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Combo Treatment Works Best for COPD

Only Small Benefit Seen With Chronic Obstructive Pulmonary Disease Treatment

Survival Advantage Probably Small

Calverley says the high dropout rate in the untreated (placebo) patients -- 44% compared with 34% of the Advair-treated patients -- could help explain the failure to show a clear survival advantage in patients with the combination treatment.

But pulmonary disease expert Klaus F. Rabe, MD, PhD, tells WebMD the new findings suggest that if a survival advantage exists, it is probably a small one.

Rabe, a professor of medicine at Leiden University Medical Center in the Netherlands, is chairman of the science committee of the Global Initiative for Obstructive Lung Disease.

“The hope had been that this would be a wonder drug that would stop people from dying of this disease, but that does not appear to be the case,” he says.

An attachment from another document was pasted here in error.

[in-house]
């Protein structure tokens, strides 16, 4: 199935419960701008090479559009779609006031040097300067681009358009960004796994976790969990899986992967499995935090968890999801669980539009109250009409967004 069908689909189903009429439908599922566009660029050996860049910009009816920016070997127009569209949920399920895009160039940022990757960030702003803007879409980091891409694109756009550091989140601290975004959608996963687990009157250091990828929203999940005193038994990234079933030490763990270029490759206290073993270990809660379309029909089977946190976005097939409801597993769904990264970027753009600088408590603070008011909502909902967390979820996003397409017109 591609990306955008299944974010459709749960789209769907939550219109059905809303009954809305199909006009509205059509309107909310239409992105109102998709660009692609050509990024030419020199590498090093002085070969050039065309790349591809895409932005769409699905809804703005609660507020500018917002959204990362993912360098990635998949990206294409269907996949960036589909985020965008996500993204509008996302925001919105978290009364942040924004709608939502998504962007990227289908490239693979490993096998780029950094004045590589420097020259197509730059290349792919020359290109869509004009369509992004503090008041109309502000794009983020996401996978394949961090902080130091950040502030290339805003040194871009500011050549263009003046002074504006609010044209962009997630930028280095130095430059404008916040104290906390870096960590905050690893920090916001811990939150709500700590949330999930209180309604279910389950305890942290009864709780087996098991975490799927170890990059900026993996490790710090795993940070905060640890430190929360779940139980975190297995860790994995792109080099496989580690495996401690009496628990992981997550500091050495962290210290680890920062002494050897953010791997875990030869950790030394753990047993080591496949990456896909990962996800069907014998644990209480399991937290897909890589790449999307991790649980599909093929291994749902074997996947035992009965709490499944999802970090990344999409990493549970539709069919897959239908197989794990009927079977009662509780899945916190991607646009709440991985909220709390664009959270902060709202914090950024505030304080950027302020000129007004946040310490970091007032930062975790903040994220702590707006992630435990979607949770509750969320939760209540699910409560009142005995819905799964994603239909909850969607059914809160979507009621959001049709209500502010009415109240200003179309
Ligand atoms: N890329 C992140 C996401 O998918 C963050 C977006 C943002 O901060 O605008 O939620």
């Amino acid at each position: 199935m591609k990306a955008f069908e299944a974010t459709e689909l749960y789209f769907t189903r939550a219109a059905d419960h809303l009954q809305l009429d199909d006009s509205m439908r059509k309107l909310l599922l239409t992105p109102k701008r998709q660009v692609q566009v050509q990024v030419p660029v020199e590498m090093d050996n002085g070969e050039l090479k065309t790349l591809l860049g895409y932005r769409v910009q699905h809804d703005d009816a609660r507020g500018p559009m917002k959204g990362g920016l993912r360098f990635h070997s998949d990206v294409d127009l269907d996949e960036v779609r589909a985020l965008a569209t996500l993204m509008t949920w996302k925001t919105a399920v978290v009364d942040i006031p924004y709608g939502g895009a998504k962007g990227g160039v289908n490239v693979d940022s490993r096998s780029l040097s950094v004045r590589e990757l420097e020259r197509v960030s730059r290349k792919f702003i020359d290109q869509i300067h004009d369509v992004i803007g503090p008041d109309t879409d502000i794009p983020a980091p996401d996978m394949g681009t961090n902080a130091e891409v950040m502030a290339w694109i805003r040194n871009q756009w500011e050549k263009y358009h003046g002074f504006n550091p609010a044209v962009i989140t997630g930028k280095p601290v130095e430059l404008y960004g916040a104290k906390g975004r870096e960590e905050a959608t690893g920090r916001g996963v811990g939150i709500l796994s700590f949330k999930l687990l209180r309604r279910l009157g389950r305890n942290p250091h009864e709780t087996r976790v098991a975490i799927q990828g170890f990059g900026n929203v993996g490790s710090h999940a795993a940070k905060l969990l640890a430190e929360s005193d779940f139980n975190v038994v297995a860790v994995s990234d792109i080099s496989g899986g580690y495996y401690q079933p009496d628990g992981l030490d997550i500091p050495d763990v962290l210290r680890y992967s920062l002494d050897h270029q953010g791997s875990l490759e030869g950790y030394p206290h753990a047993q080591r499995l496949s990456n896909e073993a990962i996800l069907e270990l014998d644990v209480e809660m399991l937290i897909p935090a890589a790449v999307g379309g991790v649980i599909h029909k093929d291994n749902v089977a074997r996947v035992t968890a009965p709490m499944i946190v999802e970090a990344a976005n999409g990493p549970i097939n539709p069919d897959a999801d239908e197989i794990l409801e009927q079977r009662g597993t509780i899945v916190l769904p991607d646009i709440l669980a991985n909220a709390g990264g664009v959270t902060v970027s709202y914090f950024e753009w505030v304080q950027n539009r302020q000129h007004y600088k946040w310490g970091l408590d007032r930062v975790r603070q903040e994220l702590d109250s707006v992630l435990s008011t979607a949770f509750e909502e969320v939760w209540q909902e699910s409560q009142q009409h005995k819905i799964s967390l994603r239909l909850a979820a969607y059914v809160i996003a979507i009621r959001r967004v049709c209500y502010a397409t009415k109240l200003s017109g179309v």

In an editorial accompanying the study, Rabe concludes that COPD patients should not be treated with inhaled corticosteroids alone.

“Combination therapy, as compared with monotherapy with long-acting beta-agonists or inhaled corticosteroids, offers statistically significant advantages for health status, frequency of exacerbations, use of oral steroids, and -- probably most important clinically -- protection against a decline in lung function,” he wrote.

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